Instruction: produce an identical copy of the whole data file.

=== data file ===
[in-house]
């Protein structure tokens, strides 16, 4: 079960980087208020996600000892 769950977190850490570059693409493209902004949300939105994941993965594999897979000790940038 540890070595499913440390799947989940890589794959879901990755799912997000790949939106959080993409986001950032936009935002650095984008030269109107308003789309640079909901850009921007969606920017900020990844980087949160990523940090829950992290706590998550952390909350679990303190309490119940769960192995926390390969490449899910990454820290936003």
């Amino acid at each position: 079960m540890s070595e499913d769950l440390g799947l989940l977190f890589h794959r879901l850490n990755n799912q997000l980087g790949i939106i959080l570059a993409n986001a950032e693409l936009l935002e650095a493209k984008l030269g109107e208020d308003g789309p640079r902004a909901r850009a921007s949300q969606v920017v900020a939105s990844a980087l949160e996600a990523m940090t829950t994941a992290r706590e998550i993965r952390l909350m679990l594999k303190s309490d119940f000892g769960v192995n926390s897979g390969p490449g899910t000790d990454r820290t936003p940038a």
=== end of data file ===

[in-house]
């Protein structure tokens, strides 16, 4: 079960980087208020996600000892 769950977190850490570059693409493209902004949300939105994941993965594999897979000790940038 540890070595499913440390799947989940890589794959879901990755799912997000790949939106959080993409986001950032936009935002650095984008030269109107308003789309640079909901850009921007969606920017900020990844980087949160990523940090829950992290706590998550952390909350679990303190309490119940769960192995926390390969490449899910990454820290936003």
């Amino acid at each position: 079960m540890s070595e499913d769950l440390g799947l989940l977190f890589h794959r879901l850490n990755n799912q997000l980087g790949i939106i959080l570059a993409n986001a950032e693409l936009l935002e650095a493209k984008l030269g109107e208020d308003g789309p640079r902004a909901r850009a921007s949300q969606v920017v900020a939105s990844a980087l949160e996600a990523m940090t829950t994941a992290r706590e998550i993965r952390l909350m679990l594999k303190s309490d119940f000892g769960v192995n926390s897979g390969p490449g899910t000790d990454r820290t936003p940038a």